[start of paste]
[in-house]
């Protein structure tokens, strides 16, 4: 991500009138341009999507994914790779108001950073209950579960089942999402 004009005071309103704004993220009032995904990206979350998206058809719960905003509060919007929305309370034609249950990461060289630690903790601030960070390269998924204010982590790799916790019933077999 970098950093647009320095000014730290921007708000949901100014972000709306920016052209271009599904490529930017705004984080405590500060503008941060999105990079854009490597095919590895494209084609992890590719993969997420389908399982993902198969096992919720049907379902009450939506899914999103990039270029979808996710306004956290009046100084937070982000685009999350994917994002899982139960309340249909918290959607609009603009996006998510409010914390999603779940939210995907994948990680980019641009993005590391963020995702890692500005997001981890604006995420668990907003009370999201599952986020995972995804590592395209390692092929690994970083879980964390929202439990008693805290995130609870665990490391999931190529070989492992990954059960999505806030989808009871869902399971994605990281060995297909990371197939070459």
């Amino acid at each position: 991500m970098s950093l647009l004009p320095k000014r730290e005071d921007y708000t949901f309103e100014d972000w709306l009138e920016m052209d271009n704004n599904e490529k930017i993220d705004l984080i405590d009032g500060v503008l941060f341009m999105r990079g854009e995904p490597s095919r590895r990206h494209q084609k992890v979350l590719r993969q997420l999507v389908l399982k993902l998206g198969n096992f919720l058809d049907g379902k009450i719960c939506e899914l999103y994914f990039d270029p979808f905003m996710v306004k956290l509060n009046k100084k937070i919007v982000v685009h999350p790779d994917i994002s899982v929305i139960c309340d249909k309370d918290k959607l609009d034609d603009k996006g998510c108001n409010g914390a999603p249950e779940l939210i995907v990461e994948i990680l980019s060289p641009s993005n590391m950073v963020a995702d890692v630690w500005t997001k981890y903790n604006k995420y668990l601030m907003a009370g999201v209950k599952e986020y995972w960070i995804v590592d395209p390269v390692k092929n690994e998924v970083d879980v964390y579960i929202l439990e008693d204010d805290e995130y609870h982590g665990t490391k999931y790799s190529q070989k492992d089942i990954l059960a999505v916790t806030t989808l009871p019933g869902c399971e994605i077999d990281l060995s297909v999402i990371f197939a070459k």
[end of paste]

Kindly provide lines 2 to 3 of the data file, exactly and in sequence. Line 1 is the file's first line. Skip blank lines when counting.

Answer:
């Protein structure tokens, strides 16, 4: 991500009138341009999507994914790779108001950073209950579960089942999402 004009005071309103704004993220009032995904990206979350998206058809719960905003509060919007929305309370034609249950990461060289630690903790601030960070390269998924204010982590790799916790019933077999 970098950093647009320095000014730290921007708000949901100014972000709306920016052209271009599904490529930017705004984080405590500060503008941060999105990079854009490597095919590895494209084609992890590719993969997420389908399982993902198969096992919720049907379902009450939506899914999103990039270029979808996710306004956290009046100084937070982000685009999350994917994002899982139960309340249909918290959607609009603009996006998510409010914390999603779940939210995907994948990680980019641009993005590391963020995702890692500005997001981890604006995420668990907003009370999201599952986020995972995804590592395209390692092929690994970083879980964390929202439990008693805290995130609870665990490391999931190529070989492992990954059960999505806030989808009871869902399971994605990281060995297909990371197939070459």
């Amino acid at each position: 991500m970098s950093l647009l004009p320095k000014r730290e005071d921007y708000t949901f309103e100014d972000w709306l009138e920016m052209d271009n704004n599904e490529k930017i993220d705004l984080i405590d009032g500060v503008l941060f341009m999105r990079g854009e995904p490597s095919r590895r990206h494209q084609k992890v979350l590719r993969q997420l999507v389908l399982k993902l998206g198969n096992f919720l058809d049907g379902k009450i719960c939506e899914l999103y994914f990039d270029p979808f905003m996710v306004k956290l509060n009046k100084k937070i919007v982000v685009h999350p790779d994917i994002s899982v929305i139960c309340d249909k309370d918290k959607l609009d034609d603009k996006g998510c108001n409010g914390a999603p249950e779940l939210i995907v990461e994948i990680l980019s060289p641009s993005n590391m950073v963020a995702d890692v630690w500005t997001k981890y903790n604006k995420y668990l601030m907003a009370g999201v209950k599952e986020y995972w960070i995804v590592d395209p390269v390692k092929n690994e998924v970083d879980v964390y579960i929202l439990e008693d204010d805290e995130y609870h982590g665990t490391k999931y790799s190529q070989k492992d089942i990954l059960a999505v916790t806030t989808l009871p019933g869902c399971e994605i077999d990281l060995s297909v999402i990371f197939a070459k």